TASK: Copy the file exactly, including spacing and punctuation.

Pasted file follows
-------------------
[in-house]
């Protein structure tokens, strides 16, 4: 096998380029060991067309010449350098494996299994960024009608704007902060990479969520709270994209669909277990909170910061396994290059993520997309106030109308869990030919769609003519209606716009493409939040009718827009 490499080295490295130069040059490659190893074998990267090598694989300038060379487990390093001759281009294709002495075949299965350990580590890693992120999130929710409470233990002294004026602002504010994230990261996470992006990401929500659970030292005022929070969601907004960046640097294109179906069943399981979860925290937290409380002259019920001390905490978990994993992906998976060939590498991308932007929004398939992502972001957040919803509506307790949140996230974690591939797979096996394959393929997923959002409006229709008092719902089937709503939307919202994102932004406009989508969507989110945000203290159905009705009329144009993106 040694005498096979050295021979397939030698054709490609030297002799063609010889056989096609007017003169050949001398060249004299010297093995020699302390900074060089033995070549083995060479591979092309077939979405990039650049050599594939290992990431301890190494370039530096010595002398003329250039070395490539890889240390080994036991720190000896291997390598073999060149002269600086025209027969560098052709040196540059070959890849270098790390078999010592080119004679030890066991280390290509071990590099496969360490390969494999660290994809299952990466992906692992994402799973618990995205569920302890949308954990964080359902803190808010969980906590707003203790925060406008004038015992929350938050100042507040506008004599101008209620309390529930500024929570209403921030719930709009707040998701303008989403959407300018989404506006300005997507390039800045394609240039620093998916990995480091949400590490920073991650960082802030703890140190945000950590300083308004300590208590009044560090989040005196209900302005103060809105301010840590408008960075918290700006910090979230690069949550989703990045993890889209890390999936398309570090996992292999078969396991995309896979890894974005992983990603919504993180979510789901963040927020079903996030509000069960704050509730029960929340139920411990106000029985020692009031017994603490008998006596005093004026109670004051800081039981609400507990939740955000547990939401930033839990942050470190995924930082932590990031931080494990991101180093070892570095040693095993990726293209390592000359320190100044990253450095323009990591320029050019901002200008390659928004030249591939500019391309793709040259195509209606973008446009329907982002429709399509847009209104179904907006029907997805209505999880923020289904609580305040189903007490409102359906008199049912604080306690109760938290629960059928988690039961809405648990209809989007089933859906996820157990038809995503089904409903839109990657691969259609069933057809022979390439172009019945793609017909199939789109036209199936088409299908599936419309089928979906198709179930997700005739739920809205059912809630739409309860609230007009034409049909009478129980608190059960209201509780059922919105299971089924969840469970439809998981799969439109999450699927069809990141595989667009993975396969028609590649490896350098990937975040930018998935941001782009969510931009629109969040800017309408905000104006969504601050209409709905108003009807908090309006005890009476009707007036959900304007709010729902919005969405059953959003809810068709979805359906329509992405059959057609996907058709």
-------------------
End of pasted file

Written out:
[in-house]
């Protein structure tokens, strides 16, 4: 096998380029060991067309010449350098494996299994960024009608704007902060990479969520709270994209669909277990909170910061396994290059993520997309106030109308869990030919769609003519209606716009493409939040009718827009 490499080295490295130069040059490659190893074998990267090598694989300038060379487990390093001759281009294709002495075949299965350990580590890693992120999130929710409470233990002294004026602002504010994230990261996470992006990401929500659970030292005022929070969601907004960046640097294109179906069943399981979860925290937290409380002259019920001390905490978990994993992906998976060939590498991308932007929004398939992502972001957040919803509506307790949140996230974690591939797979096996394959393929997923959002409006229709008092719902089937709503939307919202994102932004406009989508969507989110945000203290159905009705009329144009993106 040694005498096979050295021979397939030698054709490609030297002799063609010889056989096609007017003169050949001398060249004299010297093995020699302390900074060089033995070549083995060479591979092309077939979405990039650049050599594939290992990431301890190494370039530096010595002398003329250039070395490539890889240390080994036991720190000896291997390598073999060149002269600086025209027969560098052709040196540059070959890849270098790390078999010592080119004679030890066991280390290509071990590099496969360490390969494999660290994809299952990466992906692992994402799973618990995205569920302890949308954990964080359902803190808010969980906590707003203790925060406008004038015992929350938050100042507040506008004599101008209620309390529930500024929570209403921030719930709009707040998701303008989403959407300018989404506006300005997507390039800045394609240039620093998916990995480091949400590490920073991650960082802030703890140190945000950590300083308004300590208590009044560090989040005196209900302005103060809105301010840590408008960075918290700006910090979230690069949550989703990045993890889209890390999936398309570090996992292999078969396991995309896979890894974005992983990603919504993180979510789901963040927020079903996030509000069960704050509730029960929340139920411990106000029985020692009031017994603490008998006596005093004026109670004051800081039981609400507990939740955000547990939401930033839990942050470190995924930082932590990031931080494990991101180093070892570095040693095993990726293209390592000359320190100044990253450095323009990591320029050019901002200008390659928004030249591939500019391309793709040259195509209606973008446009329907982002429709399509847009209104179904907006029907997805209505999880923020289904609580305040189903007490409102359906008199049912604080306690109760938290629960059928988690039961809405648990209809989007089933859906996820157990038809995503089904409903839109990657691969259609069933057809022979390439172009019945793609017909199939789109036209199936088409299908599936419309089928979906198709179930997700005739739920809205059912809630739409309860609230007009034409049909009478129980608190059960209201509780059922919105299971089924969840469970439809998981799969439109999450699927069809990141595989667009993975396969028609590649490896350098990937975040930018998935941001782009969510931009629109969040800017309408905000104006969504601050209409709905108003009807908090309006005890009476009707007036959900304007709010729902919005969405059953959003809810068709979805359906329509992405059959057609996907058709």